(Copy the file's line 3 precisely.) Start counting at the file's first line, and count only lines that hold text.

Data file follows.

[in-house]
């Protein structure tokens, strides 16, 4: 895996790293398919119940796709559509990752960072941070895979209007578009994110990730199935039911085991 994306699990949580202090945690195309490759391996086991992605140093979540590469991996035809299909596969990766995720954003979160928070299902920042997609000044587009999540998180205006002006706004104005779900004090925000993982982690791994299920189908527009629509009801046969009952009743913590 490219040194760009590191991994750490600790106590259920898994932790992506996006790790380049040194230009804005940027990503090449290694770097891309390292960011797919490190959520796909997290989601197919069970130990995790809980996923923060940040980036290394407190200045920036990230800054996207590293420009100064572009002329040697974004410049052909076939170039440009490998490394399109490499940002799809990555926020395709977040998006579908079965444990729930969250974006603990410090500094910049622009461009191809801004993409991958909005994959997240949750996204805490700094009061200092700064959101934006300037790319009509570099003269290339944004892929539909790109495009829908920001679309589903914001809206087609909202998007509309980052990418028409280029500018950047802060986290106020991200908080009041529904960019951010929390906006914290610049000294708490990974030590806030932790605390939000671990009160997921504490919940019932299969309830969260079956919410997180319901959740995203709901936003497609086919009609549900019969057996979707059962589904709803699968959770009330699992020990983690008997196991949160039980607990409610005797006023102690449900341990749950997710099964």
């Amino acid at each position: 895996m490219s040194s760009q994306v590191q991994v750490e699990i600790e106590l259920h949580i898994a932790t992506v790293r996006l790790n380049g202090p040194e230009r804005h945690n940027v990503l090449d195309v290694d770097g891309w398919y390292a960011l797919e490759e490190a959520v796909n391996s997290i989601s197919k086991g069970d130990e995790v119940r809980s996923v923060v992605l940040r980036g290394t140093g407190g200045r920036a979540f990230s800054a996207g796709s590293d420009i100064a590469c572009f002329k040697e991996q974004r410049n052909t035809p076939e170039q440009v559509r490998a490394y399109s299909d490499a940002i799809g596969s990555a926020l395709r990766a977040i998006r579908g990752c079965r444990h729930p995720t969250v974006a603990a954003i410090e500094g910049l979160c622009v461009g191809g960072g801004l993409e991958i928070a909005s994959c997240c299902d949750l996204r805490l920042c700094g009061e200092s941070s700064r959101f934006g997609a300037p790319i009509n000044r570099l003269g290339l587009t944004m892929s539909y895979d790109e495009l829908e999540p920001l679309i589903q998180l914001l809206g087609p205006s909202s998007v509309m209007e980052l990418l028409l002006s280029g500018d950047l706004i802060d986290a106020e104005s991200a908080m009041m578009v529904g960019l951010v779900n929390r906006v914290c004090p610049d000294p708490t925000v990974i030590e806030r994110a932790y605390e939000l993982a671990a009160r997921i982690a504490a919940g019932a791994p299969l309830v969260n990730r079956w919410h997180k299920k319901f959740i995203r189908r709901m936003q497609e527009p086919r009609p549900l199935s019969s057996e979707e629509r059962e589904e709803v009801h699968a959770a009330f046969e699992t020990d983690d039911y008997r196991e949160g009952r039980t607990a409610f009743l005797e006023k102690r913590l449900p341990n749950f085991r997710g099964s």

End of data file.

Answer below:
């Amino acid at each position: 895996m490219s040194s760009q994306v590191q991994v750490e699990i600790e106590l259920h949580i898994a932790t992506v790293r996006l790790n380049g202090p040194e230009r804005h945690n940027v990503l090449d195309v290694d770097g891309w398919y390292a960011l797919e490759e490190a959520v796909n391996s997290i989601s197919k086991g069970d130990e995790v119940r809980s996923v923060v992605l940040r980036g290394t140093g407190g200045r920036a979540f990230s800054a996207g796709s590293d420009i100064a590469c572009f002329k040697e991996q974004r410049n052909t035809p076939e170039q440009v559509r490998a490394y399109s299909d490499a940002i799809g596969s990555a926020l395709r990766a977040i998006r579908g990752c079965r444990h729930p995720t969250v974006a603990a954003i410090e500094g910049l979160c622009v461009g191809g960072g801004l993409e991958i928070a909005s994959c997240c299902d949750l996204r805490l920042c700094g009061e200092s941070s700064r959101f934006g997609a300037p790319i009509n000044r570099l003269g290339l587009t944004m892929s539909y895979d790109e495009l829908e999540p920001l679309i589903q998180l914001l809206g087609p205006s909202s998007v509309m209007e980052l990418l028409l002006s280029g500018d950047l706004i802060d986290a106020e104005s991200a908080m009041m578009v529904g960019l951010v779900n929390r906006v914290c004090p610049d000294p708490t925000v990974i030590e806030r994110a932790y605390e939000l993982a671990a009160r997921i982690a504490a919940g019932a791994p299969l309830v969260n990730r079956w919410h997180k299920k319901f959740i995203r189908r709901m936003q497609e527009p086919r009609p549900l199935s019969s057996e979707e629509r059962e589904e709803v009801h699968a959770a009330f046969e699992t020990d983690d039911y008997r196991e949160g009952r039980t607990a409610f009743l005797e006023k102690r913590l449900p341990n749950f085991r997710g099964s």